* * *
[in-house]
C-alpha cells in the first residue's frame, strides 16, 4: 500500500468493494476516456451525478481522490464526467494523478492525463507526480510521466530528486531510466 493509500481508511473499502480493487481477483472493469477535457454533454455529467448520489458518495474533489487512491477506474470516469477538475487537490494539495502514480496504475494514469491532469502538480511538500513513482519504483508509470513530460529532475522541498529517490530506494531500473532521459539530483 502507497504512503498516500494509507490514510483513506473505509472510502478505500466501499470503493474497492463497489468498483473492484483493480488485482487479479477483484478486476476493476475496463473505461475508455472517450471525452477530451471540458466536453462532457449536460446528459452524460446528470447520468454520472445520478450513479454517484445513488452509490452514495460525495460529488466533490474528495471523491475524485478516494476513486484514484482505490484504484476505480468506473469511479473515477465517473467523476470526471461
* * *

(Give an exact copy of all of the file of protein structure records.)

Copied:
[in-house]
C-alpha cells in the first residue's frame, strides 16, 4: 500500500468493494476516456451525478481522490464526467494523478492525463507526480510521466530528486531510466 493509500481508511473499502480493487481477483472493469477535457454533454455529467448520489458518495474533489487512491477506474470516469477538475487537490494539495502514480496504475494514469491532469502538480511538500513513482519504483508509470513530460529532475522541498529517490530506494531500473532521459539530483 502507497504512503498516500494509507490514510483513506473505509472510502478505500466501499470503493474497492463497489468498483473492484483493480488485482487479479477483484478486476476493476475496463473505461475508455472517450471525452477530451471540458466536453462532457449536460446528459452524460446528470447520468454520472445520478450513479454517484445513488452509490452514495460525495460529488466533490474528495471523491475524485478516494476513486484514484482505490484504484476505480468506473469511479473515477465517473467523476470526471461